GREAT NEWS! 10 Year Treasury Yields No Longer Track Mortgage Rates
The 10 Year Treasury Yield is 3.46%, as I am typing this blog. The average 30-Year Mortgage Rate is 6.21%, per Mortgage News Daily.
That is a spread of 2.75%.
What makes that so interesting is the fact that prior to 2022, the spread between the 10 Year and Average Mortgage Rates was about 1.7%, per this article by Zonda’s Chief Economist.
Even though we send all of our pre-approved borrowers regular updates with respect to mortgage rates, they often ask us how they can follow the interest rate market in general.
And – we used to tell those borrowers to follow 10 Year Treasury Yields, as mortgage rates closely track or correlate to 10 Year Treasury Yields.
When 10 Year Yields are up, so are mortgage rates – and vice versa.
But over the last 12 months, we saw the 10 Year Yield and mortgage rates move in opposite directions on occasion, and we saw the spread between the two increase by over 1%.
Note: 10 Year Treasury Yields are always much lower than the average 30-year mortgage rate because 10 Year Treasuries have no risk of default are safer investments) and because they have no risk of early payoff like mortgages do (from selling or refinancing).
Per the Zonda Chief Economist I link to above, the spread between mortgages and 10 Year Treasuries widened for a few reasons: (1) the Fed stopped Quantitative Easing or buying mortgage-backed securities (MBS), significantly reducing overall demand and pushing mortgage rates up; and (2) investors started to see mortgages as riskier bets in an uncertain economic environment, and thus demanded higher yields.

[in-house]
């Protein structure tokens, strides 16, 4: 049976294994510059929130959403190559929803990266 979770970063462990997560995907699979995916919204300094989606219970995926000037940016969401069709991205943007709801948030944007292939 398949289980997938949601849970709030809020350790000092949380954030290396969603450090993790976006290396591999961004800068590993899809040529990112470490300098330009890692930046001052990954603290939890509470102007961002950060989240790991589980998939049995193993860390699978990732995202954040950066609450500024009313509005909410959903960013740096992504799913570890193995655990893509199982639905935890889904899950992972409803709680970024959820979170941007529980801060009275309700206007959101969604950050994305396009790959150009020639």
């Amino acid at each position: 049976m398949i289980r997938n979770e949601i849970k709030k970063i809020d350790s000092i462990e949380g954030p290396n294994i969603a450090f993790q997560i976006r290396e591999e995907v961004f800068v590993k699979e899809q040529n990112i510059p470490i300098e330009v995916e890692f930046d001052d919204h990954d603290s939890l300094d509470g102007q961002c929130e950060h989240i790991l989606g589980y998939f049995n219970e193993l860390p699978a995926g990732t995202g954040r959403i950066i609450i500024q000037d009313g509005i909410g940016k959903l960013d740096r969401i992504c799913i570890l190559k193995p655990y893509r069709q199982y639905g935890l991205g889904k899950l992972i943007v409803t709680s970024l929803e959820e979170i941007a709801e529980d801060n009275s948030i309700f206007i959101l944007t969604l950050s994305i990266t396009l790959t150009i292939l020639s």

Macro Analyst Jeff Snider would likely differ though, as he likes to remind us that the Fed’s Quantitative Easing does not impact interest rates nearly as much as people think, and uncertain times increase the demand for 10 Year Treasuries for a variety of reasons, pushing yields lower (so, it is not that investors see MBS as riskier bets so much as it is investors just demanding 10 Year Treasuries a lot more).
Both the Zonda economist and Snider are no doubt partially right, but enter Barry Habib (who probably understands the mortgage market better than anyone).
Barry says the primary reason the spread has widened is because the value of Mortgage Servicing Rights or MSRs has fallen sharply.
(stay with me here, as this is where it gets interesting – and this is the GREAT NEWS!)
Mortgage banks make their profits by selling their loans for a “premium,” as most people know. For example, if we lock a $500,000 loan and charge no points or origination fees, we make our money by selling that loan to an investor for say $510,000 soon after the loan funds.
But – many mortgage banks also sell the Mortgage Servicing Rights (MSRs) along with those loans. Investors or servicers want those MSRs because they can get a constant income stream, as they can charge lenders/noteholders 0.25% to 0.5% of the remaining principal balance (loan amount) for servicing (to collect payments, to manage impounds, and to do all of the accounting).
Anyway, a big chunk of a mortgage bank’s profits can come from selling MSRs, and right now MSRs are worth a lot less because so many investors expect the current crop of mortgages to pay off very soon because so many investors expect rates to fall sharply and soon (incentivizing borrowers to refinance).
And THAT IS THE GREAT NEWS! The people with the most knowledge and skin in the game are convinced rates will fall soon. So, it is not just Snider and Habib who think rates will fall – it is every investor that buys MSRs.
No investor will want to pay $5,000 for servicing rights, for example, if she thinks the loan will pay off long before she collects enough servicing fees to make up that $5,000.
In contrast, if rates are extremely low, investors will willingly pay a steep price for MSRs because those loans are much less likely to pay off – so the owner of the MSRs will be collecting fees for a long time.
Anyway – I hope this was educational, and I hope everyone is now as convinced as I am that rates will fall this year.
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